The legend of the ominous on-off switch - which «Uncle Sam» only has to flick and the Swiss pilot cannot start his jet or fire the guided missile - has occupied Swiss politicians for two decades. The first worried attempts in this direction came from the SVP. During the Iraq war in 2003, the Thurgau National Councilor Alexander Baumann wanted to know whether it was true that, for technical reasons, the Swiss Air Force could “not take action against any airspace violations caused by US Air Force aircraft”.

Recently, the criticism has come from the left: “The USA can get our jets out of the sky at the push of a button. Or not let us start if they don't want to, ”said SP National Councilor Priska Seiler Graf recently.

There is also a more or less pronounced denial from the DDPS. "The Air Force can guarantee the preservation of air sovereignty, regardless of the origin of the aircraft attempting to use Swiss airspace without permission," said the then Defense Minister Samuel Schmid in 2003 when Alexander Baumann's question was answered in the negative.

His successor Viola Amherd recently stated that she had never seen evidence that the dependency on the two US fighter jets was greater than that of the two providers from Europe. "Remote control from abroad is impossible, even with today's F / A-18s and also with the new fighter aircraft," she said.

USA protect their interests

At the request of the Republic to the USCustodians In Switzerland, VBS head of communications, Renato Kalbermatten, confirms that there are two such “service providers”, as he calls the two Americans. These are stationed in Dübendorf, the first since 2006. However, they have "no influence, competencies or insights into the operations of the Swiss Air Force".

Its task is "to support the Swiss Army in technical and logistical areas of secure voice and data communication, which enables cooperation with other armed forces with special attention to cybersecurity." Further tasks of the Custodians denies Kalbermatten. In particular, it is not that they checked the presence of the guided missiles or the radar devices.

The USA is much more willing to provide information. In particular, Lieutenant General Charles Hooper. The friendly, corpulent gentleman, until recently head of the American Defense Security Cooperation Agency (DSCA), explains in YouTube videos openly and for the whole world what his agency is doing. The “Golden Sentry Program” is particularly informative. According to Hooper, this serves to protect national security and is required by law for the entire life cycle of all armaments and services originating from the USA, from simple rifles to fighter jets. Security Cooperation Officers or SCOs ensure that the guidelines are adhered to worldwide. Not just for security reasons, as Hooper explains in another video. But also to protect the US's foreign policy interests.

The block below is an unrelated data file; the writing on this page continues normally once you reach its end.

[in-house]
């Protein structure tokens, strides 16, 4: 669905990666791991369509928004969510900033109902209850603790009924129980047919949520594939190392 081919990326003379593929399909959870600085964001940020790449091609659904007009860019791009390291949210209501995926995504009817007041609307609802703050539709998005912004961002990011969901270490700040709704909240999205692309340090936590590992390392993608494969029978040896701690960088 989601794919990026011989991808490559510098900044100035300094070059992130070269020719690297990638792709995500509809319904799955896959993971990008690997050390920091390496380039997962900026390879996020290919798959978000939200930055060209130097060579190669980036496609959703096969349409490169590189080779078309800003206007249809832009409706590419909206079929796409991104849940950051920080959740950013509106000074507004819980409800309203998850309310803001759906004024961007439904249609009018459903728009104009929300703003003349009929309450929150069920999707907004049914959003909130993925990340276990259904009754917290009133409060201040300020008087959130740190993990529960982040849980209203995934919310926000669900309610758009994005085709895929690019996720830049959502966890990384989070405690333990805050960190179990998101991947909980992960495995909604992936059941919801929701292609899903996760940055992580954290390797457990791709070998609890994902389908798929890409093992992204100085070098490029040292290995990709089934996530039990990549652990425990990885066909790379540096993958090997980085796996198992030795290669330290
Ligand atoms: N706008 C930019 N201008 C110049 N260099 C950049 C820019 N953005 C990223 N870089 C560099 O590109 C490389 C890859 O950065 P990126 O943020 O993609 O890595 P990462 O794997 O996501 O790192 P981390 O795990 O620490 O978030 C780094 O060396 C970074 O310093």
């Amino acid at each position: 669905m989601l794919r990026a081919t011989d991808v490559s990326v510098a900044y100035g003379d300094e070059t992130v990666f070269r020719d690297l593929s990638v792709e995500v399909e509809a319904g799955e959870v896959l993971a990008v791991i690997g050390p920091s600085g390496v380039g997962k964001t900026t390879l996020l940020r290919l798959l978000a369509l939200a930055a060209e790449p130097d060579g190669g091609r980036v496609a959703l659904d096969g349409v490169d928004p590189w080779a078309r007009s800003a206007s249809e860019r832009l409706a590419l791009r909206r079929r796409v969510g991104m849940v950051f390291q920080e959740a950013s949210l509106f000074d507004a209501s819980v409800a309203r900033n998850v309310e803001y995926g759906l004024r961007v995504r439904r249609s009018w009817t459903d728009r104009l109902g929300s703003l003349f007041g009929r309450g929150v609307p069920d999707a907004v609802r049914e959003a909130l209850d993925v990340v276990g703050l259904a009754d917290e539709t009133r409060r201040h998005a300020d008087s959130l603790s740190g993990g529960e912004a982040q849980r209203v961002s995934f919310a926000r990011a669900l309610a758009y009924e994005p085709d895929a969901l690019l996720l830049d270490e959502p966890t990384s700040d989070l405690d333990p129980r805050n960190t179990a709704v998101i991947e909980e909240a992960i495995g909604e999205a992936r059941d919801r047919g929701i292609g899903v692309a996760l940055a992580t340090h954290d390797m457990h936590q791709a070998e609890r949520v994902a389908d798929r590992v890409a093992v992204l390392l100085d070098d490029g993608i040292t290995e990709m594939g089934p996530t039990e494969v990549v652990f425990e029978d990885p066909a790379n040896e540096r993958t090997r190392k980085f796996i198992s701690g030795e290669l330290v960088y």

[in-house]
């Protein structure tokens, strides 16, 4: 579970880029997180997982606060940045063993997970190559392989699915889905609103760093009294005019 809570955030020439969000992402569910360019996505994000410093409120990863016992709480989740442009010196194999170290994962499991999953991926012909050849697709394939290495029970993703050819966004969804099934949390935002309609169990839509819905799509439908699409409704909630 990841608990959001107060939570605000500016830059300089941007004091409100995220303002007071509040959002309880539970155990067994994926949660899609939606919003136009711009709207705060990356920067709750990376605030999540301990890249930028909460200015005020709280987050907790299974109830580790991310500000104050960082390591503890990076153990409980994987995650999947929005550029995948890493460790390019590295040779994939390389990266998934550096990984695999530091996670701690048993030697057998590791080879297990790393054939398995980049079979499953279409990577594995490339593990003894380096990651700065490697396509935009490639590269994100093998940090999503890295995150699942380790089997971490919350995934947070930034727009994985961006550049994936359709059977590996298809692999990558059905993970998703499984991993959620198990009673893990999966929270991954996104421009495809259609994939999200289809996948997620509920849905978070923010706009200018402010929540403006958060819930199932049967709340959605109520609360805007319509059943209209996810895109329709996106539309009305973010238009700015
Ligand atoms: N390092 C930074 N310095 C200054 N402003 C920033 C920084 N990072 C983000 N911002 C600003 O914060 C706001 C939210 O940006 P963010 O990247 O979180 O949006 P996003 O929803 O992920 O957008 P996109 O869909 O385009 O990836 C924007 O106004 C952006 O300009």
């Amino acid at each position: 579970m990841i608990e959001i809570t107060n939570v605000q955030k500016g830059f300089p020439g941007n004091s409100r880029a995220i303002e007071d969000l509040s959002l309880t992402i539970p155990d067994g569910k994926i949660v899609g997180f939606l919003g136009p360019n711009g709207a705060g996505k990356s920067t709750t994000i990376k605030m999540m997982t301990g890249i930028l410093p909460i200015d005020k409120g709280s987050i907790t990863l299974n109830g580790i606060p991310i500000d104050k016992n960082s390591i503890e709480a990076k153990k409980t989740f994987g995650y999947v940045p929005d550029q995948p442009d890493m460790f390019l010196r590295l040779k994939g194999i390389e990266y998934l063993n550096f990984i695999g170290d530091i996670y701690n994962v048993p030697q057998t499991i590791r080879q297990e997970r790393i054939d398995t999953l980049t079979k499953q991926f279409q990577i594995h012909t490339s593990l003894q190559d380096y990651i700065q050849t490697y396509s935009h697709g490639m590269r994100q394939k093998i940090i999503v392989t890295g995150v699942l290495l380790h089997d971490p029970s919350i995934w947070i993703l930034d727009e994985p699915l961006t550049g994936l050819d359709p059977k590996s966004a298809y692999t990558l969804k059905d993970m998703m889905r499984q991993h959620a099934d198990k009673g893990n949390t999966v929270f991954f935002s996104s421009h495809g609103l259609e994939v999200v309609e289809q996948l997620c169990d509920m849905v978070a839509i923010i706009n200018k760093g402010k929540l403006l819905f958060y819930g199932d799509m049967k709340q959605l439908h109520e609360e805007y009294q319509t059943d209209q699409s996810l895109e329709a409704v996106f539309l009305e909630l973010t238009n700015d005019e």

In the case of certain armaments, the Custodians alias SCOs carry out regular inspections and inventories of the serial numbers in the respective partner country. So they check whether all of them are still there and are really being used for the purpose for which they were sold abroad by the USA, which according to the Lieutenant General in one letter of offer and acceptance is contractually stipulated. As examples in this context, Hooper cites, among other things, the shoulder guided missile Stinger and the two air-to-air missiles AIM-9X Sidewinder and Amraam. All armaments that the Swiss Army also has at their disposal.

And who pays? The Swiss

The fact that the US is keen on control is met with understanding by US skeptics to a certain extent. Finally, other countries also check - in Switzerland the State Secretariat for Economic Affairs (Seco) is responsible for this - whether their exported war material is still with the declared final recipient. In addition, after 2001 the Taliban fired Stinger missiles, which the CIA had once delivered to Afghan rebels to fight the Soviets, at US planes. The extent of control, on the other hand, is less well understood. Likewise that the Custodians not only report possible violations to the Department of Defense in Washington, but also to the State Department. And this from 146 countries.

None of this is free, as Lieutenant General Charles Hooper also knows. For American taxpayers, however, he has good news: It doesn't cost a cent, the customer pays all costs. The DDPS confirms this, at least indirectly. When asked who the wages of the Custodians Pay, Kalbermatten replies, the two civilians would work on a contract for the American state. And that “the corresponding services between Switzerland and the USA are contractually agreed”.